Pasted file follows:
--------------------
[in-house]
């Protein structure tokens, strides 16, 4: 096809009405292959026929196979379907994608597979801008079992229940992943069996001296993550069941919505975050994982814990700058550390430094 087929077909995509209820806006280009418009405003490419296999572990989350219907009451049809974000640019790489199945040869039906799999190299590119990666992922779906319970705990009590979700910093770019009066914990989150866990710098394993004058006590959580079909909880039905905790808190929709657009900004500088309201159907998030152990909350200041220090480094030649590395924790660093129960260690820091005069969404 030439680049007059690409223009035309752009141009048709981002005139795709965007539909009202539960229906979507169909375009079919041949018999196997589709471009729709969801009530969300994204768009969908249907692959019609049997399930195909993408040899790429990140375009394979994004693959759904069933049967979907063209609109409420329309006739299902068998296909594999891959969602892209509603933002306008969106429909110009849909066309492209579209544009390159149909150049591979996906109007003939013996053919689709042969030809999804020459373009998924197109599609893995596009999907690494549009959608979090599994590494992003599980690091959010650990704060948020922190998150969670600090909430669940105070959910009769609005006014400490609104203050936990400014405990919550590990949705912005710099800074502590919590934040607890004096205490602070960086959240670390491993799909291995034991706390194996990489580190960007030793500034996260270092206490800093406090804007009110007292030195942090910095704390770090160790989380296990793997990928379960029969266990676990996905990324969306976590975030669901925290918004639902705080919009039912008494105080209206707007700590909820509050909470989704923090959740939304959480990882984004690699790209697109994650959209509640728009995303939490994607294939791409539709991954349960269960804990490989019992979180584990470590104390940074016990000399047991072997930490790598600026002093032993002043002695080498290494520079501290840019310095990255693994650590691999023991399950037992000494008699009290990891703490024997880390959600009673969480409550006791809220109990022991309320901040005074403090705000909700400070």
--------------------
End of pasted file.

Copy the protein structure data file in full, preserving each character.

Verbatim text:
[in-house]
């Protein structure tokens, strides 16, 4: 096809009405292959026929196979379907994608597979801008079992229940992943069996001296993550069941919505975050994982814990700058550390430094 087929077909995509209820806006280009418009405003490419296999572990989350219907009451049809974000640019790489199945040869039906799999190299590119990666992922779906319970705990009590979700910093770019009066914990989150866990710098394993004058006590959580079909909880039905905790808190929709657009900004500088309201159907998030152990909350200041220090480094030649590395924790660093129960260690820091005069969404 030439680049007059690409223009035309752009141009048709981002005139795709965007539909009202539960229906979507169909375009079919041949018999196997589709471009729709969801009530969300994204768009969908249907692959019609049997399930195909993408040899790429990140375009394979994004693959759904069933049967979907063209609109409420329309006739299902068998296909594999891959969602892209509603933002306008969106429909110009849909066309492209579209544009390159149909150049591979996906109007003939013996053919689709042969030809999804020459373009998924197109599609893995596009999907690494549009959608979090599994590494992003599980690091959010650990704060948020922190998150969670600090909430669940105070959910009769609005006014400490609104203050936990400014405990919550590990949705912005710099800074502590919590934040607890004096205490602070960086959240670390491993799909291995034991706390194996990489580190960007030793500034996260270092206490800093406090804007009110007292030195942090910095704390770090160790989380296990793997990928379960029969266990676990996905990324969306976590975030669901925290918004639902705080919009039912008494105080209206707007700590909820509050909470989704923090959740939304959480990882984004690699790209697109994650959209509640728009995303939490994607294939791409539709991954349960269960804990490989019992979180584990470590104390940074016990000399047991072997930490790598600026002093032993002043002695080498290494520079501290840019310095990255693994650590691999023991399950037992000494008699009290990891703490024997880390959600009673969480409550006791809220109990022991309320901040005074403090705000909700400070």